Practical .NET

Redefining Mobile UIs with ASP.NET

Because the mobile platform has come later in the history of computing, developers have gotten in the habit of redesigning desktop applications for the handheld device. Peter Vogel thinks developers have that backward, and that the UI design process shows the way out.

In an earlier column, I discussed how important personas are as the first step in the UI design process. Once you've defined your personas, the next step in the UI design process is to define how those personas will use your application's UI. That step is based on developing what are called "user stories" -- descriptions of how specific personas interact with your application's UI.

But, in addition to talking about how user stories work, I also want to show how user stories provide a way to design Web sites so that they'll work for both the big screen (desktop computers and tablets) and the small screen (smartphones and tablets). Bad news: It's going to take me two columns to do this, and there's some homework involved. This problem is usually associated with the question, "How do I port my existing `big screen' Web site to the `small screen?'" I think that question is the wrong way around, and user stories will demonstrate that.

Rethinking the Problem
ASP.NET MVC has a solution for moving big-screen sites to the small screen. In ASP.NET MVC you can make a copy of your views and incorporate the string ".mobile." into the new view's name (for example, Customers.cshtml becomes Customers.mobile.cshtml). When an ASP.NET MVC site is accessed from a mobile device, the version of the view marked as "mobile" is sent.

For this solution to make sense, there are two related assumptions required. The first assumption is that addressing the mobile experience consists of changes to the view only (for instance, removing some content, moving to a vertical rather than horizontal layout, and rewriting the JavaScript in the view to use jQuery Mobile). We're assuming that the controller used by the big-screen version can work with the small-screen version of the view with a few modifications. The related assumption is that the workflows of small-screen users are the same as those of big-screen users.

I think those might actually be reasonable assumptions -- but only for applications with the simplest of UIs (and by "simple" I'm thinking of the Google textbox). But if you come at the problem as "repurposing the small screen for the big screen," I think this strategy could work. You don't have to build two completely different Web sites or even two completely different sets of views. User stories demonstrate that.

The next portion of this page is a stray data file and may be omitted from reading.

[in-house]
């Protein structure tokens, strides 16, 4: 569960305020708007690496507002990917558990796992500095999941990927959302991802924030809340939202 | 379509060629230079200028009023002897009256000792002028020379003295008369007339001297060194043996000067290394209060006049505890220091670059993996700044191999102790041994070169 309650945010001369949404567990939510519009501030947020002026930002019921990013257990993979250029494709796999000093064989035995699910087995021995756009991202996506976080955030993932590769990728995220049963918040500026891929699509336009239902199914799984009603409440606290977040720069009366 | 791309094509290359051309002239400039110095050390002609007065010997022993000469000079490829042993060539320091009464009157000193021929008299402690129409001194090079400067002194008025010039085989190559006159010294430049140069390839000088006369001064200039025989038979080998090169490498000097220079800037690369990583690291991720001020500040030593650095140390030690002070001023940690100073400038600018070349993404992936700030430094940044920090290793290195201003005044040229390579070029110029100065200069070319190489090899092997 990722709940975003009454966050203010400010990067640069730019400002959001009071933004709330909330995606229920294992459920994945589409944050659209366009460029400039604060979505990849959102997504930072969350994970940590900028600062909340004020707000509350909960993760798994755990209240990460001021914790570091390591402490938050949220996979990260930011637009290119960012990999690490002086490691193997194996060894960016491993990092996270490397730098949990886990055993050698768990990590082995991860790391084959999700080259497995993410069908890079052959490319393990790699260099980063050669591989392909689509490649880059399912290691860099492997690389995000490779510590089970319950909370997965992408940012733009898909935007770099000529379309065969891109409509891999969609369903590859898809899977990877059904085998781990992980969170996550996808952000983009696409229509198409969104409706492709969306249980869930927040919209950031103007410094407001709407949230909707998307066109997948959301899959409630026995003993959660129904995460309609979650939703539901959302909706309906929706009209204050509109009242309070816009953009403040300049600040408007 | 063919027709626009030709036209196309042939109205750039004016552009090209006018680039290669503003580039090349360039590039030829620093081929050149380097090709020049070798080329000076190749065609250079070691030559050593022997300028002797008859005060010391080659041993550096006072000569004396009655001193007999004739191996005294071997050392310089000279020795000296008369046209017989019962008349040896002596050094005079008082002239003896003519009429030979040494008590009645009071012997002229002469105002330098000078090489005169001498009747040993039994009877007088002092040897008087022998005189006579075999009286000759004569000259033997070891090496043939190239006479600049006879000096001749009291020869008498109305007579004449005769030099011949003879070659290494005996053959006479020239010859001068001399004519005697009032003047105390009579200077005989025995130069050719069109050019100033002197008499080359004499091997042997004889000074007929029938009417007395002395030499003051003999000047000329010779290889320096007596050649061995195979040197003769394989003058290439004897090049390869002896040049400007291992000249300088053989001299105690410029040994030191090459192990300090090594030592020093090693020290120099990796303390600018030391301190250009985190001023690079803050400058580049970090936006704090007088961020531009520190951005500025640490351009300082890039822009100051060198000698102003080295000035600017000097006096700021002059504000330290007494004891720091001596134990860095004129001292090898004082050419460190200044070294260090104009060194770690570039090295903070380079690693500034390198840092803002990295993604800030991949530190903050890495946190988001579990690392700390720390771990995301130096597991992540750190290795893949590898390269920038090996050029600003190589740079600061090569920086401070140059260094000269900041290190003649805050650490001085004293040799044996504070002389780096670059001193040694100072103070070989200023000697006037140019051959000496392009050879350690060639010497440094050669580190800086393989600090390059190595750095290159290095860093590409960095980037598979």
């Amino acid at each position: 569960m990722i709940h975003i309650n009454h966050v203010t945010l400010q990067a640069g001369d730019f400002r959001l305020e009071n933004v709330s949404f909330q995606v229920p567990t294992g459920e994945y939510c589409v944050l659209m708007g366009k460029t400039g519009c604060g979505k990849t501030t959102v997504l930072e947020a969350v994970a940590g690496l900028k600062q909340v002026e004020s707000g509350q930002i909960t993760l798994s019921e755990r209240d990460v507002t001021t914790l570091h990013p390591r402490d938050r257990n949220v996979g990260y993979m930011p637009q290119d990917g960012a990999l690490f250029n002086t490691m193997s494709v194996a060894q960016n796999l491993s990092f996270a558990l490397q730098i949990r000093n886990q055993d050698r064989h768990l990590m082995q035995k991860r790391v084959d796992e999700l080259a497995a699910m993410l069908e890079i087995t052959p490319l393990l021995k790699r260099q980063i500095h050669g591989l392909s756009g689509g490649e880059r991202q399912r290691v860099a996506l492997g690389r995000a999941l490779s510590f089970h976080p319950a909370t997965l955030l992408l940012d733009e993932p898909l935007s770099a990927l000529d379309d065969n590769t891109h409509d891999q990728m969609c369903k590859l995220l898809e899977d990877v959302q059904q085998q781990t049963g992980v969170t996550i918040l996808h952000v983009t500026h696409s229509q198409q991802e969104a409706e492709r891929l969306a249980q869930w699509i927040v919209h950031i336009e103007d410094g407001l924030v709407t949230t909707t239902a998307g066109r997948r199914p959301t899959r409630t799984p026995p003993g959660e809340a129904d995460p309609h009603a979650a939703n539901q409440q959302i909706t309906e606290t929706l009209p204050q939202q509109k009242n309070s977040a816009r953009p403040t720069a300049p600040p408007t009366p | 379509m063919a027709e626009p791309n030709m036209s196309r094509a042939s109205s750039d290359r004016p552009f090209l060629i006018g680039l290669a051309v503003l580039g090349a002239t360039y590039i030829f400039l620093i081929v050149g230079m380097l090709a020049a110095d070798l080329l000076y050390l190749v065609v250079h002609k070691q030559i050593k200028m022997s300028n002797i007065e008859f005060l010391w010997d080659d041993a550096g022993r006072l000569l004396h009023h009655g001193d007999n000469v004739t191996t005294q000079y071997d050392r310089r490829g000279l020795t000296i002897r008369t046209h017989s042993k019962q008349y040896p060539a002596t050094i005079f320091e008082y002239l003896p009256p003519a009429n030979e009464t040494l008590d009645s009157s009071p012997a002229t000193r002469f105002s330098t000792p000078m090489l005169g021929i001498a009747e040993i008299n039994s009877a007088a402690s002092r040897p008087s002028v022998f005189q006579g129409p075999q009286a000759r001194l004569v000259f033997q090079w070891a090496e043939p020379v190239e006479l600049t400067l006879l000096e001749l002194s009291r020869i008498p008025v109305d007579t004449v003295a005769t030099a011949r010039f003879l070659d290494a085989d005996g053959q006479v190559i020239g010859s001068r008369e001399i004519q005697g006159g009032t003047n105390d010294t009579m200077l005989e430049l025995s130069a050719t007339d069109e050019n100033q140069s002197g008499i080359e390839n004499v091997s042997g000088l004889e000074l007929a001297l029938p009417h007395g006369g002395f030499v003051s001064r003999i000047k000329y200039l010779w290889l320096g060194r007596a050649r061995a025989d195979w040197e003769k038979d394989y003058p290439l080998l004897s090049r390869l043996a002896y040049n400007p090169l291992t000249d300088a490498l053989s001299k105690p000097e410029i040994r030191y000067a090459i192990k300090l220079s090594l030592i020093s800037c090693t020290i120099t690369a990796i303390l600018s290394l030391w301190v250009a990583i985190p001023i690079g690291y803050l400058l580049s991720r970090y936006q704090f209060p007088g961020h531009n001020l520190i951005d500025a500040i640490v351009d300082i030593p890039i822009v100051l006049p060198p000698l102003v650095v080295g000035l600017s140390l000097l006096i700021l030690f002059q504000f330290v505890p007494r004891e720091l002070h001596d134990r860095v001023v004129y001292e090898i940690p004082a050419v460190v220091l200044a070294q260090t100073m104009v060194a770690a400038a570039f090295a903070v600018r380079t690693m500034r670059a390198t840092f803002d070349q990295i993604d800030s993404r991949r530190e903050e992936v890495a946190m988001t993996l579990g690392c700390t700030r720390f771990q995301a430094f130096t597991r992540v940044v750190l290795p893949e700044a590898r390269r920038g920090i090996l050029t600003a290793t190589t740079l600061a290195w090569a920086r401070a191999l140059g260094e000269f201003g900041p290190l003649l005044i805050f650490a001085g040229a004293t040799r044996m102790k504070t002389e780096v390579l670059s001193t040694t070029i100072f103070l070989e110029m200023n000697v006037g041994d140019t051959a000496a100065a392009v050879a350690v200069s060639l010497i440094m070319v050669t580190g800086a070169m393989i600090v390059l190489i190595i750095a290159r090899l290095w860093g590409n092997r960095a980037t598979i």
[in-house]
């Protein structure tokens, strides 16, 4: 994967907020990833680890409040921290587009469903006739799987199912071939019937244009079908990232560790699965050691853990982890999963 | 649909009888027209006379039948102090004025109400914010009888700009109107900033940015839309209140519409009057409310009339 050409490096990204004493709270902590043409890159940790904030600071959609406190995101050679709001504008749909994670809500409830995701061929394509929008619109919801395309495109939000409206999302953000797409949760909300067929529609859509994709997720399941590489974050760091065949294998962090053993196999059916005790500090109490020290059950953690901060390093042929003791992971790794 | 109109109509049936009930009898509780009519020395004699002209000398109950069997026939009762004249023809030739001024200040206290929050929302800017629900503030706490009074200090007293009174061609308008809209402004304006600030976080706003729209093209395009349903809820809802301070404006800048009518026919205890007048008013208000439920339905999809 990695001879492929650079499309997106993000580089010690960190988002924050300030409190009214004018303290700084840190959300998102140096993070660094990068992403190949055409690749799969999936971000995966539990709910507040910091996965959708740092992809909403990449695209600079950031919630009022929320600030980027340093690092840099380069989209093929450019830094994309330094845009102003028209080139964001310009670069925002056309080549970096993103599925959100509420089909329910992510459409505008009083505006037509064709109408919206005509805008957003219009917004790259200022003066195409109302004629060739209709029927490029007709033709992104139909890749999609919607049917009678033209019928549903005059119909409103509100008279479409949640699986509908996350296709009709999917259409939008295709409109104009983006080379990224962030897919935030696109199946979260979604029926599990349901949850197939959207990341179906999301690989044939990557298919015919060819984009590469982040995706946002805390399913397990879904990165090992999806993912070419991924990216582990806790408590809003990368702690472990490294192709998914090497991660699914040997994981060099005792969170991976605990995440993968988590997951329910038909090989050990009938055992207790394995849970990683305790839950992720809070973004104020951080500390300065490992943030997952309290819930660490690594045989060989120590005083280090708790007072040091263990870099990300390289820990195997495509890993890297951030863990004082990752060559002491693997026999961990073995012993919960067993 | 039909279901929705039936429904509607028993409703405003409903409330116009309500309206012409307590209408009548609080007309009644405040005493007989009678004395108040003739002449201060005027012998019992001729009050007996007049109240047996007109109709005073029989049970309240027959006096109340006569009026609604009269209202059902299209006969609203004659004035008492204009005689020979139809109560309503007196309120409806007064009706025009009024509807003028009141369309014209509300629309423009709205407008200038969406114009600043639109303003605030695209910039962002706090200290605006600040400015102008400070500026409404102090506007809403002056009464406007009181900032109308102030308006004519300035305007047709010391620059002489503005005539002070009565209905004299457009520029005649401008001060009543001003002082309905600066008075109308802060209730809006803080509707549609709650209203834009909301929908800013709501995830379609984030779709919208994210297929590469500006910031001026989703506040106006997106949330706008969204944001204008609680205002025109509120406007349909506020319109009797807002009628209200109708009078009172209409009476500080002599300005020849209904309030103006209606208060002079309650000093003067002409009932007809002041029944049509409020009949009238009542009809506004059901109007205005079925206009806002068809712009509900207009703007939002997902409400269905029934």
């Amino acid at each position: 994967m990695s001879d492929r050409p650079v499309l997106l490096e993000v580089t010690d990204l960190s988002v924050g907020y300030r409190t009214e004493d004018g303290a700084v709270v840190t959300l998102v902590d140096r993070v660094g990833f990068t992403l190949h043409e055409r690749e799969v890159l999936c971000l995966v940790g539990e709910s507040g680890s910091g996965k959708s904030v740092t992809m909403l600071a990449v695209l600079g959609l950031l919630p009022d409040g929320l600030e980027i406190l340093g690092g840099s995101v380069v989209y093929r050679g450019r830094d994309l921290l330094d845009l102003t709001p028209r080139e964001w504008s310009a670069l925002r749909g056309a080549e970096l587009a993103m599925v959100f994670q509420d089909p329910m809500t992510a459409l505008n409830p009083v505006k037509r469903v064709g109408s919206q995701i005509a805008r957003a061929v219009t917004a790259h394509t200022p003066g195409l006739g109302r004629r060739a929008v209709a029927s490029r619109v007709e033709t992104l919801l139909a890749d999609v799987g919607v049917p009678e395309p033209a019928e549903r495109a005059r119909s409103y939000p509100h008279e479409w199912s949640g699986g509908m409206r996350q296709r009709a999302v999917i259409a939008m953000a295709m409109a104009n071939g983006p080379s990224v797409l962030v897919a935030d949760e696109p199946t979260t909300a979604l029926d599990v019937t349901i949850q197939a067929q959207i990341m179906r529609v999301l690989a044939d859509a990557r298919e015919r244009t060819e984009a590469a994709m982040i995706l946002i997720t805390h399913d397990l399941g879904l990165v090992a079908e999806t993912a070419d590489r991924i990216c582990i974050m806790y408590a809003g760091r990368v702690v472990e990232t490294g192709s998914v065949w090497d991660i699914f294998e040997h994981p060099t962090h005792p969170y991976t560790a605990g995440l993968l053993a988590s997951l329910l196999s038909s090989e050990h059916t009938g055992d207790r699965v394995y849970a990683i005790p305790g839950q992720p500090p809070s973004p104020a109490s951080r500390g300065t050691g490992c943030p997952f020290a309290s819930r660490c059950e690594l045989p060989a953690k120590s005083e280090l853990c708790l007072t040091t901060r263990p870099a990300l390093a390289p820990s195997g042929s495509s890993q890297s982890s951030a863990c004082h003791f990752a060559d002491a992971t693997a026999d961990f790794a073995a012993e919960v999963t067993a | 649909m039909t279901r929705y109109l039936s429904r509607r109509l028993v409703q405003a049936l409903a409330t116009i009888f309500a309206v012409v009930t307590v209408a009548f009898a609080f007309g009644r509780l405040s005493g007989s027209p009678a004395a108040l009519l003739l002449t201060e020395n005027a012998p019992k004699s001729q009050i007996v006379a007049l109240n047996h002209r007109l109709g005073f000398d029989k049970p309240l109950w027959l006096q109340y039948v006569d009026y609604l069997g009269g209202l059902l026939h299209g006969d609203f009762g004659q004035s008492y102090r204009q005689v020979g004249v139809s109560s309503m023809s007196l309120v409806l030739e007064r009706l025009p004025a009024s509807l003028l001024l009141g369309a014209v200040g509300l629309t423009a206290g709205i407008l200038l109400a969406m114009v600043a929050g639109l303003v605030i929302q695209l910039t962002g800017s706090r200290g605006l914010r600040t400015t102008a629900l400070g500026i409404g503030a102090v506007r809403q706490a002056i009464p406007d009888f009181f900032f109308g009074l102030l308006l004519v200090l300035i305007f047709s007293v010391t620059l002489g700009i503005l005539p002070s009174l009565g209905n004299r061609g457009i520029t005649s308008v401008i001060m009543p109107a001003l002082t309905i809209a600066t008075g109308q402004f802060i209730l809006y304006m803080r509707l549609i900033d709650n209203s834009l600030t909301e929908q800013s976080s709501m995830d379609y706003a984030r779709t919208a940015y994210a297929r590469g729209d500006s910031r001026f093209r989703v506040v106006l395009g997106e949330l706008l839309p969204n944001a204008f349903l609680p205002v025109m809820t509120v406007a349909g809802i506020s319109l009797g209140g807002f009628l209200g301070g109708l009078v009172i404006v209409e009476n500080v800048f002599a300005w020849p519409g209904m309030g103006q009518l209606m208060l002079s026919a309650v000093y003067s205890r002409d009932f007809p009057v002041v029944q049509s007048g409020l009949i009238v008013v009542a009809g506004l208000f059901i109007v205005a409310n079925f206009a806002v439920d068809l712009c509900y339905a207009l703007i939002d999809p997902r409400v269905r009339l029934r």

This solution, of course, isn't useful for existing sites, but it can provide a way forward for new sites. This strategy should work in both ASP.NET and ASP.NET MVC (in fact, I suspect it would be easier with ASP.NET user controls than with ASP.NET MVC partial views).

To demonstrate that, next month, I'll look at the big-screen and small-screen UI user stories for a mapping application. I know: I should pick an application that you'll actually build at work rather than pick some exotic commercial application. I'm going to use this example because it allows me to talk about an application that we're all familiar with -- using a real business application would involve too many organization-dependent variables when generating user stories.

The first step, before talking about any user stories, is to define the persona for this UI case study: Pat, a 30-ish mother of two primary school children, living in a major urban center, married, and part of a family with a joint income of $75,000 to $100,000 (a real persona would fill in more details).

And here's your homework: Look at how you use mapping packages on your big and small screens. Based on what you learn, think about how Pat would use a mapping application. (Would she use it just like you? Differently?) In my next column, I'll give you my answers and talk about how this might provide a way to build big-screen sites from small-screen sites.

About the Author

Peter Vogel is a principal in PH&V Information Services, specializing in Web development with expertise in SOA, client-side development, and user interface design. Peter tweets about his VSM columns with the hashtag #vogelarticles. His most recent book ("rtfm*") is on writing effective user manuals, and his blog on language and technical writing can be found at rtfmphvis.blogspot.com.

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